Grizzlies—more accurately, North American brown bears—are strong enough to make a meal out of whatever they like, including moose, elk, and bison. Despite their reputation for having carnivorous appetites, their diet also consists of nuts, berries, fruits, and leaves. They’ll even eat mice. The gluttony doesn’t kick in until they begin to exhibit hyperphagia, preparing for winter hibernation by chomping down enough food to gain up to three pounds a day.


A grizzly bear eats fruit in Madrid, Spain
Dani Pozo, AFP/Getty Images

More than 700 grizzlies live in or near Yellowstone National Park, which forces officials to constantly monitor how park visitors and the bears can peacefully co-exist. Because bears rummaging in food containers can lead to unwanted encounters, the park’s Grizzly & Wolf Discovery Center tests trash cans and coolers to see if they’re bear-resistant. (Nothing is truly bear-proof.) Often, a bear will use “CPR,” or jumping on a canister with its front legs, in order to make the lid pop off. Containers that can last at least 60 minutes before being opened can be advertised by their manufacturers as being appropriate for bear-inhabited environments.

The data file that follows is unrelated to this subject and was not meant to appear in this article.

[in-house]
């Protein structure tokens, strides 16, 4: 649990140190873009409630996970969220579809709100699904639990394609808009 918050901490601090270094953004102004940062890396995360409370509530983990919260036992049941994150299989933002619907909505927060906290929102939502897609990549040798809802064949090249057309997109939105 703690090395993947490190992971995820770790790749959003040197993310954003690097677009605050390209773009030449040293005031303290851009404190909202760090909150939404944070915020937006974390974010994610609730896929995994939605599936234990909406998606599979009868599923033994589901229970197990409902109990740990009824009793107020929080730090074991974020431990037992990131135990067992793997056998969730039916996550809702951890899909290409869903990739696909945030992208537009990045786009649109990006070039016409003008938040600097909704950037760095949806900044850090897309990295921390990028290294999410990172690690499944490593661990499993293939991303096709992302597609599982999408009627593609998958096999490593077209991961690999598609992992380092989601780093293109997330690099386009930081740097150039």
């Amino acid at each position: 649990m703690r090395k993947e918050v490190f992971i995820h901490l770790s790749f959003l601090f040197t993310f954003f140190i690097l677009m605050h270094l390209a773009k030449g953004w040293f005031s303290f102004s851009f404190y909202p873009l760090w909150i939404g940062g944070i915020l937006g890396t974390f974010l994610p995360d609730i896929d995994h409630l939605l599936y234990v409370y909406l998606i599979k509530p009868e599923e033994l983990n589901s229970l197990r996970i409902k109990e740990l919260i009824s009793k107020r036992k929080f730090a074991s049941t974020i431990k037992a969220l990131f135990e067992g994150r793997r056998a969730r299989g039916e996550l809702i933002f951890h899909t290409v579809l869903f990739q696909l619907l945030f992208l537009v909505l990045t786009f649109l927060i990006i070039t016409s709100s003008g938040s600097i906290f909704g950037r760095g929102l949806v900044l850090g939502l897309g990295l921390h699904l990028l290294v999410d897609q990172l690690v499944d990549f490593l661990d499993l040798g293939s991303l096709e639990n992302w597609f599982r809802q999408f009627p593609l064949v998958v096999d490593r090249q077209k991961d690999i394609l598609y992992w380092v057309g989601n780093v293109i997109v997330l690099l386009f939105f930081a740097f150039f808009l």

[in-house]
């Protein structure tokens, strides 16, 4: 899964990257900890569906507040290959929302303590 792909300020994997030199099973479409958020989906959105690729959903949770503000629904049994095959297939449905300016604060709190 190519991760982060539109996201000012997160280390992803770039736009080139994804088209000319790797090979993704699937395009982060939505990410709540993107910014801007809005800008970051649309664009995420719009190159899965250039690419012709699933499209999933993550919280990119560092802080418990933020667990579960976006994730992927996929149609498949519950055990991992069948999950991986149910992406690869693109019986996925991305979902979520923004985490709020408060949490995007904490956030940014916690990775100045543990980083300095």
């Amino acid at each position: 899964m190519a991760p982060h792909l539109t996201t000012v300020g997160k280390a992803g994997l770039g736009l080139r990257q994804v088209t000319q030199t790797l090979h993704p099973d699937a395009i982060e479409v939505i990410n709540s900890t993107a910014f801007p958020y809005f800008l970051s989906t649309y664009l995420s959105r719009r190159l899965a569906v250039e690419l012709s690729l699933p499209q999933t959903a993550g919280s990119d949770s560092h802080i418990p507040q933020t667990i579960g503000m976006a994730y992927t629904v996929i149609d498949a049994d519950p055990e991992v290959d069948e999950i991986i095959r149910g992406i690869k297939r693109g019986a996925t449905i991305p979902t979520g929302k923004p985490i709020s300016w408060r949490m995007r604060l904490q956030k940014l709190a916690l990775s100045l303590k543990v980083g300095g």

It's a myth that grizzlies can't climb trees. Though their weight and long claws make climbing difficult [PDF], and they need support from evenly-spaced branches, grizzlies can travel vertically if they choose to.


Two grizzly bears play in a pool at a zoo in France
Jean-Francois Monier, AFP/Getty Images